OCT images were analysed by two independent observers using a proprietary off-line review system (LightLab Imaging Inc). All OCT cross-sectional image frames were evaluated to determine whether stent struts were covered with neointima and apposed to the vessel wall. In every 15th frame (1 mm), we evaluated each stent strut condition for classification into one of six categories: (1) well apposed to the vessel wall with neointimal coverage overlaying the strut; (2) well apposed to the vessel wall without neointimal coverage; (3) malapposed to the vessel wall with neointimal coverage; (4) malapposed to the vessel wall without neointimal coverage; (5) orifice branch site with neointima; and (6) orifice branch site without neointima. A malapposed strut was defined as a distance of more than 108 μm between the centre reflection of the strut to the vessel wall. This criterion was determined by adding the actual strut thickness and polymer thickness to the OCT resolution limit (81 μm+7 μm+20 μm=108 μm).9 If neointimal coverage on the strut was observed, neointimal thickness (NIT) was measured from the neointimal surface to the centre reflection of the strut.10 To evaluate the radial unevenness of NIT, the difference between the maximum and minimum NIT (dNT) was calculated for each cross-section. In addition, frequency of thrombus formation and low-density area surrounding the strut were recorded. A thrombus was defined as a mass protruding beyond the stent strut into the lumen with significant attenuation behind the mass.11 12 Low-density area was defined as a contrasting lower-intensity area compared with the adjacent surrounding neointimal tissue. Representative images of neointimal coverage in EES, malapposed struts, NIT measurement and low-density area are shown in figure 1. NIT of EES was compared post-hoc with historical data for TAXUS Express2 PES and Cypher sirolimus-eluting stents (SES; Cordis/Johnson & Johnson, Miami Lakes, Florida, USA) previously generated in our laboratory.13
Qualitative data are presented as frequencies and quantitative data are shown as medians (25th, 75th percentiles) or mean values±SD, as indicated. Categorical data were compared using the χ2 test. Statistical differences in NIT between PROMUS EES and other DES were evaluated by Mann–Whitney's U test. Other quantitative data were analysed using an unpaired t test. A two-sided p value of less than 0.05 was considered statistically significant. Statistical analyses were performed using MedCalc version 10.3.1.0.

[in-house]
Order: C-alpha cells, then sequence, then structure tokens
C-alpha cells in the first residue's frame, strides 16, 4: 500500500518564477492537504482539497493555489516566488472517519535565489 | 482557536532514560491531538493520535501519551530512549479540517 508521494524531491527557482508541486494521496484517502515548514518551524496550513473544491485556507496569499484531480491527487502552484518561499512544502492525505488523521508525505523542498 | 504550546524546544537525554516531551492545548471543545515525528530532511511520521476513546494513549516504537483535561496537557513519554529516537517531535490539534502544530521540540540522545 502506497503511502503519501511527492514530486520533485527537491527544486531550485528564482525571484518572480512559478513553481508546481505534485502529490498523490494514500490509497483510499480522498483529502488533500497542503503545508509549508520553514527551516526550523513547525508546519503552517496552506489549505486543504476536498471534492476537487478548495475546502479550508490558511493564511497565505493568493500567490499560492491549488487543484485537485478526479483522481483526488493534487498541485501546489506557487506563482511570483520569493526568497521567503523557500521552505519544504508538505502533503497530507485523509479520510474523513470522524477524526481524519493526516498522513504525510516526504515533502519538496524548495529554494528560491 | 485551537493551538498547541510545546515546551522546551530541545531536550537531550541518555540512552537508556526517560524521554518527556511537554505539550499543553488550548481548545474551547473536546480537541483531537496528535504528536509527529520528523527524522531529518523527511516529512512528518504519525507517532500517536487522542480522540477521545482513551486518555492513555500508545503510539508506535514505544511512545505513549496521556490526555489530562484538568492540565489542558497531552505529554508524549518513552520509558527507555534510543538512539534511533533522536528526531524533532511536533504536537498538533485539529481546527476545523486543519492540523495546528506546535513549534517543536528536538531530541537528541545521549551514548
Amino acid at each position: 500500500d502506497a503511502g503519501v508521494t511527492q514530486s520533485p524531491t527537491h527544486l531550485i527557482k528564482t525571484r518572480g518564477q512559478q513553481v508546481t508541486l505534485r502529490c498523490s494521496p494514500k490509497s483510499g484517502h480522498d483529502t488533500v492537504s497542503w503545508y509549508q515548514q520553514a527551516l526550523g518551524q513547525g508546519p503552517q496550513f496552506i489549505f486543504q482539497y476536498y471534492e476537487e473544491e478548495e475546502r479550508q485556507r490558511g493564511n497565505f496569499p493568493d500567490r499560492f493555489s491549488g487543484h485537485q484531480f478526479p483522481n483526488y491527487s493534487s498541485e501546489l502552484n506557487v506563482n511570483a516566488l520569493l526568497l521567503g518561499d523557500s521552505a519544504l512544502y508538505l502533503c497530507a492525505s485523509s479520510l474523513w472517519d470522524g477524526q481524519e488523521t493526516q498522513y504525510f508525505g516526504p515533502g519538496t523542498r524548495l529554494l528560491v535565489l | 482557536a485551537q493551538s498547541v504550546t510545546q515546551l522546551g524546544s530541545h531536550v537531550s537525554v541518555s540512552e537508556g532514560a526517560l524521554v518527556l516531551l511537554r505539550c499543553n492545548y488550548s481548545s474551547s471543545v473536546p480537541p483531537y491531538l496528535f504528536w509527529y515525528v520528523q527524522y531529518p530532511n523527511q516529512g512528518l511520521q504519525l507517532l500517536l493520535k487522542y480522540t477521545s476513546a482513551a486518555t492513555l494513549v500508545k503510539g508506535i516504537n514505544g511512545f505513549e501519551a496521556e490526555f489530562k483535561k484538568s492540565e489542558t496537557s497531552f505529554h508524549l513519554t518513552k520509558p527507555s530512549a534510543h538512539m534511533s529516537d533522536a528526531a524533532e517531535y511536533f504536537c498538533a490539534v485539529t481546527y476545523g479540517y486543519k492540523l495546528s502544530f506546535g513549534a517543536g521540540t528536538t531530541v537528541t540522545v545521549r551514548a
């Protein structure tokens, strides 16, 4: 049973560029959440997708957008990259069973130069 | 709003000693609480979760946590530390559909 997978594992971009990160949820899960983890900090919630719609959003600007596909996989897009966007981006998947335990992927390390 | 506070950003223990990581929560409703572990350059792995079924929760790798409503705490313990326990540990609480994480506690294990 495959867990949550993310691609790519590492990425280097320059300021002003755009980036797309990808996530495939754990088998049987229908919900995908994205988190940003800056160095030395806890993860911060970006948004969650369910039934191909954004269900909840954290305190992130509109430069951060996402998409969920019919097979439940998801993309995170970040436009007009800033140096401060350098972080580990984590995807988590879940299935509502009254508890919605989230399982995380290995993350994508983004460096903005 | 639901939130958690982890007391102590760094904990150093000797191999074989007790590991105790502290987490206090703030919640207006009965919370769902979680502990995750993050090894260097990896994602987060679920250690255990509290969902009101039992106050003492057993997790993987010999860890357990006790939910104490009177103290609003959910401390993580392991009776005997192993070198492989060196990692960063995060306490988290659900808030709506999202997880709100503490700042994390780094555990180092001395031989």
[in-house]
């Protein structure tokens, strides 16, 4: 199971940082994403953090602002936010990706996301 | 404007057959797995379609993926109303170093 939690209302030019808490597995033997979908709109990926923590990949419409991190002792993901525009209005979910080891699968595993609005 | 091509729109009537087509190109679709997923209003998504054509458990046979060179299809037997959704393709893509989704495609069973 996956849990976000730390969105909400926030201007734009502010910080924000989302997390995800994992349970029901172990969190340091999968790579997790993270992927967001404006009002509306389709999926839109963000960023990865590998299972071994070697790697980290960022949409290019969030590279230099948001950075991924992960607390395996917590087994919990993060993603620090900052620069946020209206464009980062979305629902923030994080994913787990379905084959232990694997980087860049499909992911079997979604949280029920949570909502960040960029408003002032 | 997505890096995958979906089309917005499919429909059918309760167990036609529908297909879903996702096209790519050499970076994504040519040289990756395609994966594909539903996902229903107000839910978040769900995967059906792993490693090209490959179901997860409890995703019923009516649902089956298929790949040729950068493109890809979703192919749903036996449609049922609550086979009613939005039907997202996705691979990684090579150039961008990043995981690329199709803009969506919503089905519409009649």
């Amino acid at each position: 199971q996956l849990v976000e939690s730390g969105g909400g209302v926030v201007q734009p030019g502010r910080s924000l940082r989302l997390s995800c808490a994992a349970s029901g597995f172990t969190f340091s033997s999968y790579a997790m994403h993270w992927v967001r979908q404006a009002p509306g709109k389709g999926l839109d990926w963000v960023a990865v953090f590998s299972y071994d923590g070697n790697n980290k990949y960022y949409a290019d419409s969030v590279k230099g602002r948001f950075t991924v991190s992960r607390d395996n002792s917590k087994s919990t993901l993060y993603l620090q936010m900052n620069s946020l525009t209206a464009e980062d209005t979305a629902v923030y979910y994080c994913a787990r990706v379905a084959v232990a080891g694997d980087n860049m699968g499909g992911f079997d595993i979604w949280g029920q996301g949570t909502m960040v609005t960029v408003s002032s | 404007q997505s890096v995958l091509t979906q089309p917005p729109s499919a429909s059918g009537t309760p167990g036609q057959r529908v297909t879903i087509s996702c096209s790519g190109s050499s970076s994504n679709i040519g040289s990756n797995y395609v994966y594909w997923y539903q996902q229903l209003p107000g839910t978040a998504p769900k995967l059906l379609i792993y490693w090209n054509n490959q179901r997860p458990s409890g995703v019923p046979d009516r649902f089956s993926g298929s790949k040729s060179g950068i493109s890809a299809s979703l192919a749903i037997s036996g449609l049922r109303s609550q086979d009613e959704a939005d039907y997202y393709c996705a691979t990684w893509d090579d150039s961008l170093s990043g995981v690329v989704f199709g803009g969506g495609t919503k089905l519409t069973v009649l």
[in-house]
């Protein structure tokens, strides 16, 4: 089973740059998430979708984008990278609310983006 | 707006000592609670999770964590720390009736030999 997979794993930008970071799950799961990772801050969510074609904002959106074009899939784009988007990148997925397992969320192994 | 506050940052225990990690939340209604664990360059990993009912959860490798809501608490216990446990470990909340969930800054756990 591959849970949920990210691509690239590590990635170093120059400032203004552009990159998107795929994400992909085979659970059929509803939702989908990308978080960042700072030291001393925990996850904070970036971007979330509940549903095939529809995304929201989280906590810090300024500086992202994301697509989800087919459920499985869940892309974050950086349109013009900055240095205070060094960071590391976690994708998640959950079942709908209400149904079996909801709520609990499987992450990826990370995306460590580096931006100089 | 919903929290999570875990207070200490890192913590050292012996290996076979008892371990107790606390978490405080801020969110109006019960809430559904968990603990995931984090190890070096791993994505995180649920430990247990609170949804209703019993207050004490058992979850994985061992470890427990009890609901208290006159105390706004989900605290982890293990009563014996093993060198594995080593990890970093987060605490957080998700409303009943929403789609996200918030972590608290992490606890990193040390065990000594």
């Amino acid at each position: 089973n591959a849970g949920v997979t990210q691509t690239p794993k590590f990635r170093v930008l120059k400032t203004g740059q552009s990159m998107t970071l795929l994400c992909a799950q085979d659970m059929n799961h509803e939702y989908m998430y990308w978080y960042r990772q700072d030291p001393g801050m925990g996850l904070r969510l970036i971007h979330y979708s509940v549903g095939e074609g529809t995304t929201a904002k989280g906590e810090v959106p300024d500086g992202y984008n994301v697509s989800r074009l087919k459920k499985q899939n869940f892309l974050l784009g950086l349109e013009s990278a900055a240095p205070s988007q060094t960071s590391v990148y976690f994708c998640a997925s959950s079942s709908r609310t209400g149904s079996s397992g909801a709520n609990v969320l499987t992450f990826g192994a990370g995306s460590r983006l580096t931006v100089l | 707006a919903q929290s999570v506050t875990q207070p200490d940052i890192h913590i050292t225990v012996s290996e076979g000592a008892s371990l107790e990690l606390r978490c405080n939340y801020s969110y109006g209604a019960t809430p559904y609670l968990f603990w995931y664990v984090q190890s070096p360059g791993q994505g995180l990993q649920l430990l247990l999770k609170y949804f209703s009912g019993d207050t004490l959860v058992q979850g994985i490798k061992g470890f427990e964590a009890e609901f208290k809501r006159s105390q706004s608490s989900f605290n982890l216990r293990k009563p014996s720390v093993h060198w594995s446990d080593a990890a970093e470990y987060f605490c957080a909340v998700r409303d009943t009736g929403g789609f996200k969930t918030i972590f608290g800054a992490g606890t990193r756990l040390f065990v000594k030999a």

A total of 25 patients (14 men, 65.5±8.6 years old) treated with 30 PROMUS EES were enrolled in this study. The patient characteristics are shown in table 1. Eighteen of 25 patients with unstable angina and two with previous myocardial infarction were enrolled. No patients had undergone previous coronary artery bypass graft surgery. The average interval of follow-up angiography was 236±39 days. The mean length of the PROMUS EES (n=30) was 23.0±5.0 mm and mean diameter was 2.92±0.34 mm. We evaluated 5931 struts of PROMUS EES. Stent apposition and neointimal coverage categories are shown in table 2. The number of neointima-covered struts was 5834 (98.4%), and 31 (0.52%) struts showed malapposition without neointimal coverage. The median NIT was 80 μm (25th 50 μm; 75th 140 μm) and average NIT was 100±74 μm. NIT distribution is shown in figure 2. Average dNT was 108±77 μm. No intra-stent thrombus was detected. The frequency of struts surrounded by low intensity area—a finding that is suggestive of disturbed neointimal maturation—was 7.62% (452 struts) in PROMUS EES. The frequency of stents fully covered with neointima was 37% (11/30 stents) (table 3).
This is the first report of OCT examination of 8-month follow-up of PROMUS EES. From our simple observational study, most of the PROMUS EES struts appeared to be covered with relatively uniform and thin neointima. Thirty-seven per cent of these stents were fully covered with neointima. There was no intra-stent thrombus, and the frequency of struts surrounded by low-intensity area was very low.
The PROMUS EES is a second-generation DES and have a thin strut (81 μm), flexible stent platform. The stent strut thickness of PROMUS EES is almost two-thirds that of first-generation DES (TAXUS Express2 PES 132 μm; Cypher SES 140 μm). This flexible strut may be more effectively apposed to the vessel wall, and thinner struts may be more effectively covered by neointima. This hypothesis may be supported by a previous human OCT study showing that the thinner struts of TAXUS Liberté PES (97 μm) were more likely to be embedded to the vessel wall compared with the thicker struts of Cypher SES (140 μm).14 Everolimus (100 μg/cm2) is an analogue of rapamycin, which is a proliferation signal inhibitor that acts in the late G1 phase of the cell cycle to inhibit cellular proliferation in a reversible manner (Novartis Corporation, Basel, Switzerland).4 In order to deliver the drug, PROMUS/Xience V EES utilise an ultrapure copolymer composed of vinylidene fluoride and hexafluoropropylene monomers that has good bioconformability.4 The polymer coating of the PROMUS/Xience V EES is specifically designed for the controlled release of everolimus and can maintain the therapeutic window of everolimus throughout three phases of vessel wound healing or the process of in-stent restenosis. These phases begin with platelet aggregation and deposition of the fibronectin extracellular matrix at the instant of vessel injury (the inflammatory phase), and is followed by migration of fibroblasts or smooth muscle cells for 1 to 2 weeks (the granulation phase), proteoglycan deposition and conversion of the extracellular matrix to type I collagen and elastin (the matrix remodelling phase), which largely complete at 90–120 days from the instant of vessel injury.15 In particular, 80% of the drug eluted is released in the first 30 days, and the elution is complete by approximately 120 days.4 These PROMUS/Xience V EES designs that incorporate a lipophilic limus and a biocompatible polymer may be effective for inhibiting excessive neointimal proliferation.